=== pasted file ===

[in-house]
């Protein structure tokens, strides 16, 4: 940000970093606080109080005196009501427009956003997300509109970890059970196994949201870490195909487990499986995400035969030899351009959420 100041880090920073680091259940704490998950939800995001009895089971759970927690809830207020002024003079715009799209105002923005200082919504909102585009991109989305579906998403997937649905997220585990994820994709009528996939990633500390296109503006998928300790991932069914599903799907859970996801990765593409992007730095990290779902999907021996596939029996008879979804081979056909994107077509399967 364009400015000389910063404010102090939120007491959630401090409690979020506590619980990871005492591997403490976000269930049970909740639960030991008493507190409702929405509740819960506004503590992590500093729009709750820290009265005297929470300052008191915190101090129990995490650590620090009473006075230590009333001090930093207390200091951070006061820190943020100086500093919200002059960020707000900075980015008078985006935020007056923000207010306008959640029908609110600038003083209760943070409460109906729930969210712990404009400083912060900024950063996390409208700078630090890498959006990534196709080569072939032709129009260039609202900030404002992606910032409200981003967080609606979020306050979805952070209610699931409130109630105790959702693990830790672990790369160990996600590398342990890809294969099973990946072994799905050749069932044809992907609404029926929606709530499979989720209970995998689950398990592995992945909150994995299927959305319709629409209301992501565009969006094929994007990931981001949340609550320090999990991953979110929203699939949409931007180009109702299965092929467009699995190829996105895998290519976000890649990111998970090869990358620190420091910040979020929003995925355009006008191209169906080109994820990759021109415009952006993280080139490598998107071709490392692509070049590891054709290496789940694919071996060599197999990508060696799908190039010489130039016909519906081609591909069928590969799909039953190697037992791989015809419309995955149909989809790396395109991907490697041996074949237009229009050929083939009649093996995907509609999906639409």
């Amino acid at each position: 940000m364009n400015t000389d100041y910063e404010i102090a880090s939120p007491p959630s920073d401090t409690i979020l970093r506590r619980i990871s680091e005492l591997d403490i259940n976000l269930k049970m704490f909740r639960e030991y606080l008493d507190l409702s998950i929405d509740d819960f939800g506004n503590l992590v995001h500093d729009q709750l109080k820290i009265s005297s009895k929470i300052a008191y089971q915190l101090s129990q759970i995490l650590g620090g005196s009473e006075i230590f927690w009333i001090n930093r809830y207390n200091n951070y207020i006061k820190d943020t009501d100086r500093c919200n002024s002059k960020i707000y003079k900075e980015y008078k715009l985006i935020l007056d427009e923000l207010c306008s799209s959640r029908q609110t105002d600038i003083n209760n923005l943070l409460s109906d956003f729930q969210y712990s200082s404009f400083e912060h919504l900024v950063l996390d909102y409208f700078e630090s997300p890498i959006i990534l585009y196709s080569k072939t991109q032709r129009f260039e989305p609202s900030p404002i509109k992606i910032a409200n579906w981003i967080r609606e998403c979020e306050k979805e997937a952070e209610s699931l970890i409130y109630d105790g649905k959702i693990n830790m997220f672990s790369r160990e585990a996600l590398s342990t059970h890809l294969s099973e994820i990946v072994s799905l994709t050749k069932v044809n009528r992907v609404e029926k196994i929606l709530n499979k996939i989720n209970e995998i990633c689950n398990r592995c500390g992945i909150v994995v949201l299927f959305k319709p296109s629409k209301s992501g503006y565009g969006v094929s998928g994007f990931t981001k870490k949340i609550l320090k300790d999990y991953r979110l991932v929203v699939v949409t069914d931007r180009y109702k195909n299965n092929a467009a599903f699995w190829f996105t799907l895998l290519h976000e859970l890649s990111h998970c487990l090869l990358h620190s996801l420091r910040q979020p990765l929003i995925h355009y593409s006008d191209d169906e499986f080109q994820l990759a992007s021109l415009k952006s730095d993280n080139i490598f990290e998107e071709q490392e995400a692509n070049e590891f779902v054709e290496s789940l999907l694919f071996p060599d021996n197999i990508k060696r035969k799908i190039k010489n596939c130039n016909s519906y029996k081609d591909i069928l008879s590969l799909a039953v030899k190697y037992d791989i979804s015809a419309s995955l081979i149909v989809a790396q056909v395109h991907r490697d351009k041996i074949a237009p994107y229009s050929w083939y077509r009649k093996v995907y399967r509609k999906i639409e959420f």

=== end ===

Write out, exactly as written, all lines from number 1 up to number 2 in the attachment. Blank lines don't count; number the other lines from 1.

[in-house]
């Protein structure tokens, strides 16, 4: 940000970093606080109080005196009501427009956003997300509109970890059970196994949201870490195909487990499986995400035969030899351009959420 100041880090920073680091259940704490998950939800995001009895089971759970927690809830207020002024003079715009799209105002923005200082919504909102585009991109989305579906998403997937649905997220585990994820994709009528996939990633500390296109503006998928300790991932069914599903799907859970996801990765593409992007730095990290779902999907021996596939029996008879979804081979056909994107077509399967 364009400015000389910063404010102090939120007491959630401090409690979020506590619980990871005492591997403490976000269930049970909740639960030991008493507190409702929405509740819960506004503590992590500093729009709750820290009265005297929470300052008191915190101090129990995490650590620090009473006075230590009333001090930093207390200091951070006061820190943020100086500093919200002059960020707000900075980015008078985006935020007056923000207010306008959640029908609110600038003083209760943070409460109906729930969210712990404009400083912060900024950063996390409208700078630090890498959006990534196709080569072939032709129009260039609202900030404002992606910032409200981003967080609606979020306050979805952070209610699931409130109630105790959702693990830790672990790369160990996600590398342990890809294969099973990946072994799905050749069932044809992907609404029926929606709530499979989720209970995998689950398990592995992945909150994995299927959305319709629409209301992501565009969006094929994007990931981001949340609550320090999990991953979110929203699939949409931007180009109702299965092929467009699995190829996105895998290519976000890649990111998970090869990358620190420091910040979020929003995925355009006008191209169906080109994820990759021109415009952006993280080139490598998107071709490392692509070049590891054709290496789940694919071996060599197999990508060696799908190039010489130039016909519906081609591909069928590969799909039953190697037992791989015809419309995955149909989809790396395109991907490697041996074949237009229009050929083939009649093996995907509609999906639409």